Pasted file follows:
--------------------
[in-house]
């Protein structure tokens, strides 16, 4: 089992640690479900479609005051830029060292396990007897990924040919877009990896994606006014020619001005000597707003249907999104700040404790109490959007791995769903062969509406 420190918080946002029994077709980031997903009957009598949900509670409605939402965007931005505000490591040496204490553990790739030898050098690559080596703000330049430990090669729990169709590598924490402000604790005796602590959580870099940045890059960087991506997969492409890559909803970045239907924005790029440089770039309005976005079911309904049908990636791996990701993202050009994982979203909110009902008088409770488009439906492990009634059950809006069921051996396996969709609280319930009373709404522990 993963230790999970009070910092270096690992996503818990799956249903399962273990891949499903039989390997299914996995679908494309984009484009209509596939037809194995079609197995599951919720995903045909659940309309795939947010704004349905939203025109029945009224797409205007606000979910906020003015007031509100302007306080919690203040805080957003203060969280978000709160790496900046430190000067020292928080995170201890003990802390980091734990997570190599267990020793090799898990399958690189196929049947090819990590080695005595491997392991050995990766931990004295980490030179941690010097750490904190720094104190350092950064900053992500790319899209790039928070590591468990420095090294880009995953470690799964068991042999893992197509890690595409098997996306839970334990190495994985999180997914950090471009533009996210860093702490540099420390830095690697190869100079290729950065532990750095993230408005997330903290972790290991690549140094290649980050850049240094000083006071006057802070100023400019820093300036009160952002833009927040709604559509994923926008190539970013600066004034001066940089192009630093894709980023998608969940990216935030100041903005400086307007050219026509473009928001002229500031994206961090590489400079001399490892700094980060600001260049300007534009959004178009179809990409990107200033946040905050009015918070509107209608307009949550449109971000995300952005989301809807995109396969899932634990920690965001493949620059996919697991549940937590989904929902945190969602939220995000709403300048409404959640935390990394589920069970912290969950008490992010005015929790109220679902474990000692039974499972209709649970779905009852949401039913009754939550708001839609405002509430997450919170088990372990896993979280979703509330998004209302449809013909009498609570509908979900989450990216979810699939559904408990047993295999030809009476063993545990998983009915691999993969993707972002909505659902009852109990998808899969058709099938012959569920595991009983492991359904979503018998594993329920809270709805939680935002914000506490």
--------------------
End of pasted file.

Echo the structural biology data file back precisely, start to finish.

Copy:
[in-house]
């Protein structure tokens, strides 16, 4: 089992640690479900479609005051830029060292396990007897990924040919877009990896994606006014020619001005000597707003249907999104700040404790109490959007791995769903062969509406 420190918080946002029994077709980031997903009957009598949900509670409605939402965007931005505000490591040496204490553990790739030898050098690559080596703000330049430990090669729990169709590598924490402000604790005796602590959580870099940045890059960087991506997969492409890559909803970045239907924005790029440089770039309005976005079911309904049908990636791996990701993202050009994982979203909110009902008088409770488009439906492990009634059950809006069921051996396996969709609280319930009373709404522990 993963230790999970009070910092270096690992996503818990799956249903399962273990891949499903039989390997299914996995679908494309984009484009209509596939037809194995079609197995599951919720995903045909659940309309795939947010704004349905939203025109029945009224797409205007606000979910906020003015007031509100302007306080919690203040805080957003203060969280978000709160790496900046430190000067020292928080995170201890003990802390980091734990997570190599267990020793090799898990399958690189196929049947090819990590080695005595491997392991050995990766931990004295980490030179941690010097750490904190720094104190350092950064900053992500790319899209790039928070590591468990420095090294880009995953470690799964068991042999893992197509890690595409098997996306839970334990190495994985999180997914950090471009533009996210860093702490540099420390830095690697190869100079290729950065532990750095993230408005997330903290972790290991690549140094290649980050850049240094000083006071006057802070100023400019820093300036009160952002833009927040709604559509994923926008190539970013600066004034001066940089192009630093894709980023998608969940990216935030100041903005400086307007050219026509473009928001002229500031994206961090590489400079001399490892700094980060600001260049300007534009959004178009179809990409990107200033946040905050009015918070509107209608307009949550449109971000995300952005989301809807995109396969899932634990920690965001493949620059996919697991549940937590989904929902945190969602939220995000709403300048409404959640935390990394589920069970912290969950008490992010005015929790109220679902474990000692039974499972209709649970779905009852949401039913009754939550708001839609405002509430997450919170088990372990896993979280979703509330998004209302449809013909009498609570509908979900989450990216979810699939559904408990047993295999030809009476063993545990998983009915691999993969993707972002909505659902009852109990998808899969058709099938012959569920595991009983492991359904979503018998594993329920809270709805939680935002914000506490």